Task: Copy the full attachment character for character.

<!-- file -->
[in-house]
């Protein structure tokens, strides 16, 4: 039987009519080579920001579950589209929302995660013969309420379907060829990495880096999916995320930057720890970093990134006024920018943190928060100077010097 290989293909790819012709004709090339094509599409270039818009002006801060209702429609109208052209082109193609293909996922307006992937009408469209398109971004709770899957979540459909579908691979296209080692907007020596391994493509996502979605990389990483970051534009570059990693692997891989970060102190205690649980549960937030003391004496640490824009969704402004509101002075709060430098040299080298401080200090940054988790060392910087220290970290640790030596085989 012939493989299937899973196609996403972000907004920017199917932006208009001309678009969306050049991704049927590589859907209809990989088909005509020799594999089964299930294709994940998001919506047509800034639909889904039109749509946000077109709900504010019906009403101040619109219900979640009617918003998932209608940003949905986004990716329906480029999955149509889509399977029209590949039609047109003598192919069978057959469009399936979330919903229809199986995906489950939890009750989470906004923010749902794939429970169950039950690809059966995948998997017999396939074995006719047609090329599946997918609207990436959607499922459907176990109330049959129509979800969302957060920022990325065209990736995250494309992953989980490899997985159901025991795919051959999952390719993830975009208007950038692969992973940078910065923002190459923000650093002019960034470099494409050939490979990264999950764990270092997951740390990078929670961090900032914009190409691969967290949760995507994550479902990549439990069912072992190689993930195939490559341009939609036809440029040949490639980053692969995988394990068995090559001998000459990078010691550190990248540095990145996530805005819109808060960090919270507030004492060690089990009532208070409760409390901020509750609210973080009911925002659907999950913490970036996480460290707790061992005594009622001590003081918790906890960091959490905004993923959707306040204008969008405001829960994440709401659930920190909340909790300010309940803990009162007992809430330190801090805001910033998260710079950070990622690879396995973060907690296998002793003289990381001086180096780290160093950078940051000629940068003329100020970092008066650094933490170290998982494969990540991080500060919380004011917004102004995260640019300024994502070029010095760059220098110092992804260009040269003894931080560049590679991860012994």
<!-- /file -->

[in-house]
């Protein structure tokens, strides 16, 4: 039987009519080579920001579950589209929302995660013969309420379907060829990495880096999916995320930057720890970093990134006024920018943190928060100077010097 290989293909790819012709004709090339094509599409270039818009002006801060209702429609109208052209082109193609293909996922307006992937009408469209398109971004709770899957979540459909579908691979296209080692907007020596391994493509996502979605990389990483970051534009570059990693692997891989970060102190205690649980549960937030003391004496640490824009969704402004509101002075709060430098040299080298401080200090940054988790060392910087220290970290640790030596085989 012939493989299937899973196609996403972000907004920017199917932006208009001309678009969306050049991704049927590589859907209809990989088909005509020799594999089964299930294709994940998001919506047509800034639909889904039109749509946000077109709900504010019906009403101040619109219900979640009617918003998932209608940003949905986004990716329906480029999955149509889509399977029209590949039609047109003598192919069978057959469009399936979330919903229809199986995906489950939890009750989470906004923010749902794939429970169950039950690809059966995948998997017999396939074995006719047609090329599946997918609207990436959607499922459907176990109330049959129509979800969302957060920022990325065209990736995250494309992953989980490899997985159901025991795919051959999952390719993830975009208007950038692969992973940078910065923002190459923000650093002019960034470099494409050939490979990264999950764990270092997951740390990078929670961090900032914009190409691969967290949760995507994550479902990549439990069912072992190689993930195939490559341009939609036809440029040949490639980053692969995988394990068995090559001998000459990078010691550190990248540095990145996530805005819109808060960090919270507030004492060690089990009532208070409760409390901020509750609210973080009911925002659907999950913490970036996480460290707790061992005594009622001590003081918790906890960091959490905004993923959707306040204008969008405001829960994440709401659930920190909340909790300010309940803990009162007992809430330190801090805001910033998260710079950070990622690879396995973060907690296998002793003289990381001086180096780290160093950078940051000629940068003329100020970092008066650094933490170290998982494969990540991080500060919380004011917004102004995260640019300024994502070029010095760059220098110092992804260009040269003894931080560049590679991860012994």